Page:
The flooding will be exacerbated by a destructive combination of already higher than normal tides and a developing storm system, sending tide levels above 8 feet for Charleston and over 10.5 feet near Savannah, signaling a major flood stage along the coast.
“It looks like an almost perfect combination of astronomical influences and meteorological conditions,” said Blair Holloway, a meteorologist from the National Weather Service in Charleston.
Based on the shape and orientation of the Carolina and Georgia coast, these northeasterly winds tend to push water toward coastal communities, bringing the most significant concerns for coastal flooding in addition to those caused by tropical systems.
“Now you look at a foot to maybe more than a foot and a half of extra water, almost like a splash, which is the extra water due to the wind, accumulated on the usually already high astronomical tides,” Ron Morales, a meteorologist at the National Weather Service in Charleston, told CNN Weather.
The effects of the floods and the development system will send water levels above 8 feet on Friday and Saturday morning, peaking at 8.6 feet on Saturday morning. This is expected to be the highest level seen since Hurricane Irma (9.9 feet) in September 2017 and nearly the highest level for a non-tropical event (8.8 feet) on January 1, 1987.
“Roads, even areas you haven’t seen flooded in long enough, could see flooding. Even some structures could be flooded by these water levels and some roads could be cut off,” Morales said.
Farther from the coast, at Fort Pulaski, Georgia, a few miles from the historic city of Savannah, waters are also expected to reach over a major flood stage, forecast to peak at 10.6 feet on Saturday morning.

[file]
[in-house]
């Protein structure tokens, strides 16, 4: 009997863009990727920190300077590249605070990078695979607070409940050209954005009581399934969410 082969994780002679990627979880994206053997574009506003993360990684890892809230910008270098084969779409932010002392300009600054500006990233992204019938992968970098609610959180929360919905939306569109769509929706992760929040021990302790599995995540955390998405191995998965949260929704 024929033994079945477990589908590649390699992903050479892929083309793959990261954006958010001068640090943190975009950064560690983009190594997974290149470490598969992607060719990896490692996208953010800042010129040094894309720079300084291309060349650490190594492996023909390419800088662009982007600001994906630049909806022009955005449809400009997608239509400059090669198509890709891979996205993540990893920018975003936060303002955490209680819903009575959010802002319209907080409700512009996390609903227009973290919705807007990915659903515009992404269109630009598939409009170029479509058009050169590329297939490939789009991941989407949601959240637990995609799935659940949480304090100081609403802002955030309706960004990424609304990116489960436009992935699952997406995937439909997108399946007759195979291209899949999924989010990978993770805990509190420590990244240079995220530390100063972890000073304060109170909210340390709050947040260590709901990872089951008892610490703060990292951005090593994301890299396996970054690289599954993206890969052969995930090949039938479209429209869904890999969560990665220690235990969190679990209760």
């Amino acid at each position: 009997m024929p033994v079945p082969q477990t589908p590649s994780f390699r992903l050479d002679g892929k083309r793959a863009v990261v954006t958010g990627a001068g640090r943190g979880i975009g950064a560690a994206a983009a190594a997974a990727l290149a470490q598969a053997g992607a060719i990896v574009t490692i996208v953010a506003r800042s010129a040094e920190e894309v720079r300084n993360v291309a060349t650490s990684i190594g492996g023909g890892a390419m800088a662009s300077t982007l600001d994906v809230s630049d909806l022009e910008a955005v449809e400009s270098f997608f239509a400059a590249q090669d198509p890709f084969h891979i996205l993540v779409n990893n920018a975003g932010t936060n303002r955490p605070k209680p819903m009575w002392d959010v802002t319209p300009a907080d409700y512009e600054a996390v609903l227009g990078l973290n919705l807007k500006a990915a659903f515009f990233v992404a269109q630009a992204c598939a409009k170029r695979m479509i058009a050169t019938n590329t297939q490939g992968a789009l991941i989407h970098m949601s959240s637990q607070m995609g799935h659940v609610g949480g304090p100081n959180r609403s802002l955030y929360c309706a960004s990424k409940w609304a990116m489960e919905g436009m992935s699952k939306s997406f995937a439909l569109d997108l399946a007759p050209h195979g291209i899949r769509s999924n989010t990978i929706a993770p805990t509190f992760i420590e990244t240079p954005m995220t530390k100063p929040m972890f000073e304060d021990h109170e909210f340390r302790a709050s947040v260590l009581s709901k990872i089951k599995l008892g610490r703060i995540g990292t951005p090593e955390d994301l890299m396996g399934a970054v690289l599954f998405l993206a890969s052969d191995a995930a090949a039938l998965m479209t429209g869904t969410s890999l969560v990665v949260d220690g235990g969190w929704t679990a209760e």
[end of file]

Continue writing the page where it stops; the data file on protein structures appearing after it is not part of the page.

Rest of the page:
Since 1936, a peak tide of 10 feet or higher has been observed only 18 times.
“If we reach or exceed 10.5 feet, it will rank as at least the fourth highest tide recorded and would be the highest nontropical recorded. We have never seen the tide exceed 10.43 feet unless it relates to a tropical. System, this would be extremely rare if not unprecedented, ”said Blair Holloway, a meteorologist at the NWS in Charleston.
“We are particularly concerned about the only road in and out – which goes from Savannah to Tybee Island – the road was raised a few years ago, but at 10.5 feet we expect problems there,” Morales told CNN Weather. .
Floods of this magnitude have historically been reserved for the massive increase that comes with tropical systems, but in a warming world with rising seas, the tides are turning, both metaphorically and literally.
“Long-term sea level rise due to rising global and ocean temperatures resulting from climate change is making coastal flooding events like this occur more frequently, with worsening effects of higher flooding,” said Brandon Miller, CNN meteorologist and leader of climate crisis. “Sea levels have risen nearly a foot since the early 1900s, raising the baseline from which these floods occur – pushing troublesome flooding storms into record territories that previously came only in the strongest storms like hurricanes. “
“We have a lot more coastal flooding now than a decade or two ago,” Morales said. “We’ve certainly seen an increase over the last five to 10 years from the number of times we’ve reached that minimum threshold of 7 feet, which is what we call coastal flood advice.”
In Charleston, an 8-foot water level has been reached 36 times in the last 100 years, but 22 of those times have been since 2015. Similarly, at Fort Pulaski, near Savannah, a peak tide of 10 feet or higher has only been observed 18 times since 1936 , but 11 of those 18 occasions have occurred since 2015.